Alternate PDF Version (3 pages, 329 KB): 2016-273-tip_sheet_interviews-eng.pdf
Interviews are a common source of information in Horizons’ foresight studies. They can help us better understand the system or domain under study, confirm or reject baseline assumptions, discover or confirm weak signals, insights and change drivers, and challenge emerging thinking around an issue.
Horizons generally uses semi-structured and informal interviews to explore ideas with an informant. Like in most qualitative research, the aim of foresight interviews is usually to understand the individual’s perceptions and way of thinking about the topic at hand. When possible, we also aim to push an informant’s thinking forward and probe their mental model of the future. This can be difficult with people who are not accustomed to thinking 10–15 years in advance, but when it works it can yield creative and useful ideas. At other times, we interview to get basic information. The specific goal for each of your interviews should inform how you plan and conduct them. Below are some factors you may wish to consider in your design.
Tips for a Good Interview
1. Clarifying your purpose
- Be clear on why you are doing the interview and what information you hope to get from the person you will be speaking with.
- What is the goal of the interview?
- What is the broad research focus? Specific information needs?
- Do a quick web search on your informant to give you a sense of what they may be able to provide for you. Is this the right person? Are there specific things to ask this person because of their expertise?
- How structured or unstructured should this interview be? Factors to consider include:
- time (less structured often takes longer but can be richer)
- the type of information you are hoping to get
- the number of people involved in the interview (it can be messy to have too many people asking questions in an unstructured interview)
- the setting
2. Preparing for the interview
- Is there any background reading that you need to do to interact effectively on this topic?
- Draft a list of guiding questions to use during the interview:
- What will get this person talking about what you most want to know? Open-ended questions are more effective in qualitative research than closed-ended questions. They engage informants by giving them the space to share what is meaningful to them, and may yield rich ideas that can be further explored.
- Preparing prompts or sub-questions for your overarching questions is key to encouraging the informant to tell you more, especially in cases where your first questions don’t elicit much response. Always have some prompts ready.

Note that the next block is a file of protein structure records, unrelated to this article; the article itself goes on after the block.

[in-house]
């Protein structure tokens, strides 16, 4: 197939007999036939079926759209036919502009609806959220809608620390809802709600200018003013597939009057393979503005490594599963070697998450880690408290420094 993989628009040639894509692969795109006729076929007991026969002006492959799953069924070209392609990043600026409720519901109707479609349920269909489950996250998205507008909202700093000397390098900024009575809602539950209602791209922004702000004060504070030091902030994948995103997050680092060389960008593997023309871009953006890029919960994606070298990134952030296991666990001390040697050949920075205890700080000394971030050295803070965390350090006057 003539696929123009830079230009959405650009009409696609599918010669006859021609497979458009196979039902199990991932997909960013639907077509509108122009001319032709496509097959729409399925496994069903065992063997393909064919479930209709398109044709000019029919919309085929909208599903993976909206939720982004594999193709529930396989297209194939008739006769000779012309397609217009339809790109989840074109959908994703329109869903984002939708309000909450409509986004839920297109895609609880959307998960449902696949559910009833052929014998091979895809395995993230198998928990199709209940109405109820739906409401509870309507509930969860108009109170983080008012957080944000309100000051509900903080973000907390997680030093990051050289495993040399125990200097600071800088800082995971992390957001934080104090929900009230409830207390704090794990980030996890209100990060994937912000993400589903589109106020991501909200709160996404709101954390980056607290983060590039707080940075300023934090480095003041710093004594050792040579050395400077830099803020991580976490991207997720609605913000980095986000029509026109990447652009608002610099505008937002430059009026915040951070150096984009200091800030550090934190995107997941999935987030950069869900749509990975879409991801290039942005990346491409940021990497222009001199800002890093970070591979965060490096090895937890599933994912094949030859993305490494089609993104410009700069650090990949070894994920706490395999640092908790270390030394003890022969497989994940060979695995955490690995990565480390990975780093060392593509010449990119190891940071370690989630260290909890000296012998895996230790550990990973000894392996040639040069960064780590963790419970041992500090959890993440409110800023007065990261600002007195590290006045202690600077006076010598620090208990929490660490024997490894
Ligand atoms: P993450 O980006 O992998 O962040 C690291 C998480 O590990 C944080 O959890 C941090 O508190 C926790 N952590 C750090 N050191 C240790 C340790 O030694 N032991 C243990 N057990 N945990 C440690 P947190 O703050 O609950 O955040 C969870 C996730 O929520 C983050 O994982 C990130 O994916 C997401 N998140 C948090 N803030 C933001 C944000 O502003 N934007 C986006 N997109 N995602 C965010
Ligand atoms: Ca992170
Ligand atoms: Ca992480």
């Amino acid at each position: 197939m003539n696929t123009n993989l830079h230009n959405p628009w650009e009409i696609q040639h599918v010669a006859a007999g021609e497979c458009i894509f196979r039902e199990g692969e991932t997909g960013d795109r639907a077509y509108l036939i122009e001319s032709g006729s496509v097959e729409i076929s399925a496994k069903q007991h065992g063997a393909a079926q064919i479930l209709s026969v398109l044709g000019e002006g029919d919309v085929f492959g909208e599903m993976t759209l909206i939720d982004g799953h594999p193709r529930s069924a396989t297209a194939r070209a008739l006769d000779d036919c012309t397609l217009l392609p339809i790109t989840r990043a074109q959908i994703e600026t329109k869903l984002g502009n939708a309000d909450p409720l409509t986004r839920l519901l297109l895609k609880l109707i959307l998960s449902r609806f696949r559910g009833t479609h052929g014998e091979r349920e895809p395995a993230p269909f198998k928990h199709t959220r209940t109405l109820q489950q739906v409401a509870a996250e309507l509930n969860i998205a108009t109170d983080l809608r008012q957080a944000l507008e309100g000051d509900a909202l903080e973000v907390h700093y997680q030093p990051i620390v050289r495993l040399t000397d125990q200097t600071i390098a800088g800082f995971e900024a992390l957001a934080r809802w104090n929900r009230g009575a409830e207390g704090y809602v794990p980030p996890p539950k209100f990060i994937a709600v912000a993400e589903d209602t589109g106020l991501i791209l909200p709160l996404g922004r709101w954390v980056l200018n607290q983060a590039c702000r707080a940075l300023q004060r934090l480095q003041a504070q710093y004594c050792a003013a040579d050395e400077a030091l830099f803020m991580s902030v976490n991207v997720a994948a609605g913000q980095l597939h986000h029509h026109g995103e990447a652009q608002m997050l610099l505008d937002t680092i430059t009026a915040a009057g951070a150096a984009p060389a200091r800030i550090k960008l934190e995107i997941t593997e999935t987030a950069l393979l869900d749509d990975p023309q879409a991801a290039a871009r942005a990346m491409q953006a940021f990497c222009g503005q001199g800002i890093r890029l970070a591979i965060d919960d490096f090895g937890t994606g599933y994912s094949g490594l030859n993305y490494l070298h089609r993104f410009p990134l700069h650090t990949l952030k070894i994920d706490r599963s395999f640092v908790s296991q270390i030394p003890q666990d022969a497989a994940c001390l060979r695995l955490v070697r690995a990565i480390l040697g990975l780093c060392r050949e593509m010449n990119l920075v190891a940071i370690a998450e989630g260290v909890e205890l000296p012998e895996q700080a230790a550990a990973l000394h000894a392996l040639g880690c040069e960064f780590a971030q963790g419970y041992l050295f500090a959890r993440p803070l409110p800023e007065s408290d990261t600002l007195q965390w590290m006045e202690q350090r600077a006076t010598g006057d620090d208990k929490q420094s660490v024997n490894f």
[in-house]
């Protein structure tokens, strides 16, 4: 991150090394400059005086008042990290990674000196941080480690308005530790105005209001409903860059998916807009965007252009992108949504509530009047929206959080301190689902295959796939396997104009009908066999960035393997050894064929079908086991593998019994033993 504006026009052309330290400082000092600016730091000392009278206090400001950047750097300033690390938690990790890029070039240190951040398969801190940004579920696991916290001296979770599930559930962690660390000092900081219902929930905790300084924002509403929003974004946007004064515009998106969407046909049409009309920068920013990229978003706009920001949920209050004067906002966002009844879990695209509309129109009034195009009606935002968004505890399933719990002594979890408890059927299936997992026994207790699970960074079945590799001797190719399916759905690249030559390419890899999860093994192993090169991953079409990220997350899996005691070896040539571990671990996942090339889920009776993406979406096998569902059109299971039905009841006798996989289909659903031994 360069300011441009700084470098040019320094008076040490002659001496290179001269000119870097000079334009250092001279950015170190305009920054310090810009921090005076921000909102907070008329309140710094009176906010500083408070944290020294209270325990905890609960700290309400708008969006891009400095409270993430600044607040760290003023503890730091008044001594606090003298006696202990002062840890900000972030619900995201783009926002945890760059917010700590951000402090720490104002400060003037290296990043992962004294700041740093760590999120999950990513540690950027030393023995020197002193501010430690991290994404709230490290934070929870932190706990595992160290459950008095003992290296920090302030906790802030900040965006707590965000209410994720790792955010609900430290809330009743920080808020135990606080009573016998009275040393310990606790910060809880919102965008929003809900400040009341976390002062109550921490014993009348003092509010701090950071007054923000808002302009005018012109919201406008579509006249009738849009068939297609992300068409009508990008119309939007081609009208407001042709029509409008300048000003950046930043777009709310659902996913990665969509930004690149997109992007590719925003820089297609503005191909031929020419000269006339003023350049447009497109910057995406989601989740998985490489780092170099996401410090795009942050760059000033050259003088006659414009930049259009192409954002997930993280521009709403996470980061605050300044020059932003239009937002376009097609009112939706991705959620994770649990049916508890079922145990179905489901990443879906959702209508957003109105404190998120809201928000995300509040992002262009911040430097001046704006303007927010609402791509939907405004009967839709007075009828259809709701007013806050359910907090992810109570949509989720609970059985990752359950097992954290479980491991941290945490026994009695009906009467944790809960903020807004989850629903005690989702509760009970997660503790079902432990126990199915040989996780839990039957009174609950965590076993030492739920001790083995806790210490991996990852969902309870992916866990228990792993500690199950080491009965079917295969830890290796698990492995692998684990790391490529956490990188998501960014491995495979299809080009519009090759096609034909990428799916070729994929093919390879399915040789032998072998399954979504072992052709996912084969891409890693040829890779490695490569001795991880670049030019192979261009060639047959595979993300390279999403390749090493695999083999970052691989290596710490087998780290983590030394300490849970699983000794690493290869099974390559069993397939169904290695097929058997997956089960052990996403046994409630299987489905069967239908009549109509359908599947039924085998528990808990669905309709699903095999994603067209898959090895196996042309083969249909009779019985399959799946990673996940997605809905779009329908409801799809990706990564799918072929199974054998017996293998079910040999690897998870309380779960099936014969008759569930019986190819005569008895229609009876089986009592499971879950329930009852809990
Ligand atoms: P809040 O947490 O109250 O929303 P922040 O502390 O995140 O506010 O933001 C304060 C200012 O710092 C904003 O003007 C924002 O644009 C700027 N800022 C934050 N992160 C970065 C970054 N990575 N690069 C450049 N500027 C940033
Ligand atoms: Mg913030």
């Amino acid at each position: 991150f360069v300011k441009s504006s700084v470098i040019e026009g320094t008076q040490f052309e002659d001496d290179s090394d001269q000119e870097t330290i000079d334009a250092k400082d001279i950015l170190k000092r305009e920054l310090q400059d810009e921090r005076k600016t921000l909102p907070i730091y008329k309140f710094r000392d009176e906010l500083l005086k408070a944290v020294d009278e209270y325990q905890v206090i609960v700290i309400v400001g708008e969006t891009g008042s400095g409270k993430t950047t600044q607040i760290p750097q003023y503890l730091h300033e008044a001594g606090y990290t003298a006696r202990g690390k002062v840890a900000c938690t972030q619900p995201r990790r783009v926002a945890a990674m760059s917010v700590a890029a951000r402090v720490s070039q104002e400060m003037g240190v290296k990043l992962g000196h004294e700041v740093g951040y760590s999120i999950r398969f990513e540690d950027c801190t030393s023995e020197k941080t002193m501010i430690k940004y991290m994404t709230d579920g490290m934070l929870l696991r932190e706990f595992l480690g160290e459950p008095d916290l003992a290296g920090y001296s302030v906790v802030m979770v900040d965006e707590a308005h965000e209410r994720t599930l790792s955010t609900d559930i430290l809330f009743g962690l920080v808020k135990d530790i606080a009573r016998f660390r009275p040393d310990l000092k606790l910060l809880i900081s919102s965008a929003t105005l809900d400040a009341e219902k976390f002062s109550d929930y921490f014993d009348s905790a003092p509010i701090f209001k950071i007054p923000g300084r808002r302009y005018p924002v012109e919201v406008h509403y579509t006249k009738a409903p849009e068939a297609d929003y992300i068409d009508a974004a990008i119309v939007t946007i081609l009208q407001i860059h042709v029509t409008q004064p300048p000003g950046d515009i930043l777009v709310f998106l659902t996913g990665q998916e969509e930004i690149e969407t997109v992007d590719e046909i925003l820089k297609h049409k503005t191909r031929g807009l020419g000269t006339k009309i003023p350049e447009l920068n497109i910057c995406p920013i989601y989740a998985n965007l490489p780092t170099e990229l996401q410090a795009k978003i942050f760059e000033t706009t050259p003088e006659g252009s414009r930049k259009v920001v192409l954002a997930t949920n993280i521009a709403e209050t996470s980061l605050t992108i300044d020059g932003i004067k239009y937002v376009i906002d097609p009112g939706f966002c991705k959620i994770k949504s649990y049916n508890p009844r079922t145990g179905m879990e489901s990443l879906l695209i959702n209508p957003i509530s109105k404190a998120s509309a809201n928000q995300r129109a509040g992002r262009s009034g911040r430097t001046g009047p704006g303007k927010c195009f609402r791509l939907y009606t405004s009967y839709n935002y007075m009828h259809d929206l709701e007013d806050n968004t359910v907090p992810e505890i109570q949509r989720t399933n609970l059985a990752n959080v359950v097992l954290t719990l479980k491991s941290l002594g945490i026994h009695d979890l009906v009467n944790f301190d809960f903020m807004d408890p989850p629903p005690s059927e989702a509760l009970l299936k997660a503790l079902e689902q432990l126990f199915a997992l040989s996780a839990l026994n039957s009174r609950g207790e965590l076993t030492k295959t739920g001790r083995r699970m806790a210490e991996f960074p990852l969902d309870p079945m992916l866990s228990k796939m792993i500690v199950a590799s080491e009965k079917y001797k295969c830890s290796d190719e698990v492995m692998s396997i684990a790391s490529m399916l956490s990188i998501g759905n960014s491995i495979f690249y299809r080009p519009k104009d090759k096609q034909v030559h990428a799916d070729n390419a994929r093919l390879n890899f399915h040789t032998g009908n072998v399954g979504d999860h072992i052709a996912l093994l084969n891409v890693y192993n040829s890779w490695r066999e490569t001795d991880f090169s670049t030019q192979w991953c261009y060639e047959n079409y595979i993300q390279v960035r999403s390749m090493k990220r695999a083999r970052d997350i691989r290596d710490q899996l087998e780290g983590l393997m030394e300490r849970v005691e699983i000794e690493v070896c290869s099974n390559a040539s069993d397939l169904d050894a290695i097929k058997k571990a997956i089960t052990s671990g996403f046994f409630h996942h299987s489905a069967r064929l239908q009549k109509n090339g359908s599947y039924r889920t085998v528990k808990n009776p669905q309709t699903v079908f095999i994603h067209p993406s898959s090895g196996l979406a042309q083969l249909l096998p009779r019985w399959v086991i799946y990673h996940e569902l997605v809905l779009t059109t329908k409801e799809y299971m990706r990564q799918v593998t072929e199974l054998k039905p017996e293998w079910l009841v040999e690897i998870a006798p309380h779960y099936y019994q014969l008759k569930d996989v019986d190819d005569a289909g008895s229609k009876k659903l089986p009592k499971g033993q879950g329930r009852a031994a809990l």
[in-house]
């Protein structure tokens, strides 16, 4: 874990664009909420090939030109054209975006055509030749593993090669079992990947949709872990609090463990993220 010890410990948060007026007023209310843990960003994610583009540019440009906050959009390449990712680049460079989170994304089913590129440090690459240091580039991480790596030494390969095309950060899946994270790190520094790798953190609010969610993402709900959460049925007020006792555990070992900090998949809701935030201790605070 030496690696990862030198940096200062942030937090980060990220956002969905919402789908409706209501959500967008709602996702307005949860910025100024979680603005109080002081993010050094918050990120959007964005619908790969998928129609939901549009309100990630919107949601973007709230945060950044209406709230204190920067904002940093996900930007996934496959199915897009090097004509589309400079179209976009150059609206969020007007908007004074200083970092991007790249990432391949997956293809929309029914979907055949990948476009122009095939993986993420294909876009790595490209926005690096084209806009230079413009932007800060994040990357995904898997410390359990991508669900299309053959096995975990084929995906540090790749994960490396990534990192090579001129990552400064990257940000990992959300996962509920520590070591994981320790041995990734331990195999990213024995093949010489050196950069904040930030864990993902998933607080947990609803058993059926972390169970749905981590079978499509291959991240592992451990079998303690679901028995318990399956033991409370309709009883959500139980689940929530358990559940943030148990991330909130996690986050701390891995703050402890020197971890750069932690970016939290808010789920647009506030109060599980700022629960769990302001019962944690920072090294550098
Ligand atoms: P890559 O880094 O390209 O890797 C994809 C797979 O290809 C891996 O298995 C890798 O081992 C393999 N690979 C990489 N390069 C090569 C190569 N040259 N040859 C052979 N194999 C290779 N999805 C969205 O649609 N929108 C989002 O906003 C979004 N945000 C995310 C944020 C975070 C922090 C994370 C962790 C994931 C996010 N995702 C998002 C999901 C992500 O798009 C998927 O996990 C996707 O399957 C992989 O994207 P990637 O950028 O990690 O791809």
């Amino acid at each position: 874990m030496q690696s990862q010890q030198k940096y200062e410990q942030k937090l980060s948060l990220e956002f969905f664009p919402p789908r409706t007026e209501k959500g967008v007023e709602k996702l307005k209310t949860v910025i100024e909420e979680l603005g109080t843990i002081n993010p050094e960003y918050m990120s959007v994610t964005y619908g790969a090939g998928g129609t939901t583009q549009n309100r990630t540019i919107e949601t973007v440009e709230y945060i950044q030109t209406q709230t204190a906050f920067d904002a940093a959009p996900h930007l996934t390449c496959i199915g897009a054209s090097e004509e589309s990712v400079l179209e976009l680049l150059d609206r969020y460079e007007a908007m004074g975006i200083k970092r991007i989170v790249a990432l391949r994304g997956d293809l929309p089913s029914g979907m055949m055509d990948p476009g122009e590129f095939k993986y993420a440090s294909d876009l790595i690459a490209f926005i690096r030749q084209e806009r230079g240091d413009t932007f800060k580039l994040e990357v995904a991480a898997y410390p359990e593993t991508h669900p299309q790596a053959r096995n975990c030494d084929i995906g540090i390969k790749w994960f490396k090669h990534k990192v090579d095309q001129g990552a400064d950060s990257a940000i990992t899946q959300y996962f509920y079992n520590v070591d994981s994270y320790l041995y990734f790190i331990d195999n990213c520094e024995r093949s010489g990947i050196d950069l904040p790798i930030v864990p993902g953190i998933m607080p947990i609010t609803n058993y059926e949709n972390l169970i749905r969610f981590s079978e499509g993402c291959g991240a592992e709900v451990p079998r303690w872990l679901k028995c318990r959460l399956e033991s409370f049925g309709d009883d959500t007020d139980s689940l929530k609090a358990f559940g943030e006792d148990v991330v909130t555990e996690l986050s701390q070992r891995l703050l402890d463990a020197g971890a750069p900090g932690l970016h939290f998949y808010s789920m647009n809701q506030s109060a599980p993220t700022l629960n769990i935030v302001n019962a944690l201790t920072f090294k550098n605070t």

- Consider flow: working from general to specific with your questions is often helpful. Asking detailed or leading questions can sometimes shut down an informant, so if there’s something specific to ask you may want to save it until the end.
- How much time you will have with your informant and whether or not you will be able to follow up with them again may determine what you decide to ask. You may want to prioritize your questions.
- Prepare the informant:
- Let them know in advance why you are interviewing them and what you hope to get from them.
- Consider sending material that would help them understand where you are coming from (past reports, current report draft, a few overarching questions, an influence diagram or system map you’ve developed, etc.) so that they can think ahead about what really matters to you.
- This will help some people feel more comfortable, as well as give them a greater chance to think about your topic and provide relevant information and perspectives. However, be aware that it may also “lead” the informant in the direction of your thinking.
- Make sure you have everything you need to take verbatim notes.
3. During the interview
- Take time to make the informant comfortable—introduce people and the topic, explain how information will be used (including reviewing confidentiality issues, etc.).
- Share whatever you need to ensure that you are on the same page—remind them of the purpose and what you hope to learn from them, ask if they have any questions for you, etc.
- Ask an easy, open-ended question to start with. People relax when they can talk about something they know and that matters to them.
- Link their expertise to the future in any easy way for them. For example, ask what they think the most significant changes in the next 30-50 years might be in their area of expertise. (30 – 50 years is more likely to yield information about 10-20 years).
- Spend (much!) more time listening than talking:
- Your responses should always be aimed at 1) encouraging the informant to share and disclose, or 2) guiding the interview in a particular direction (e.g. shifting the topic, moving to another question, getting more or less technical, wrapping up, etc.).
- If you inject your own views too much in the interview, this may lead the informant to mirror your thinking. It will often make the informant much less forthcoming.
- Widen and narrow the focus of your interview and shift the topic with different types of questions.
- Take down as many verbatim notes as possible throughout the interview.
4. After the interview
- Review your notes and write down as much as you can remember from the interview. Some block out as much time after the interview as during to get all their memory into notes. You won’t remember most of this the next day.
- Reflect on anything you learned that could help make the next interview even better. What went well, and what could be improved?
- Revise your interview questions (for clarity, to be more strategic about getting the information you would like, etc.).
- Revisit your interview goal:
- Was it met? What might you need to follow-up on?
- Follow up on any commitments made to your informant (thank-you e-mail, contacts or information you promised to share, final copy of research paper, etc.).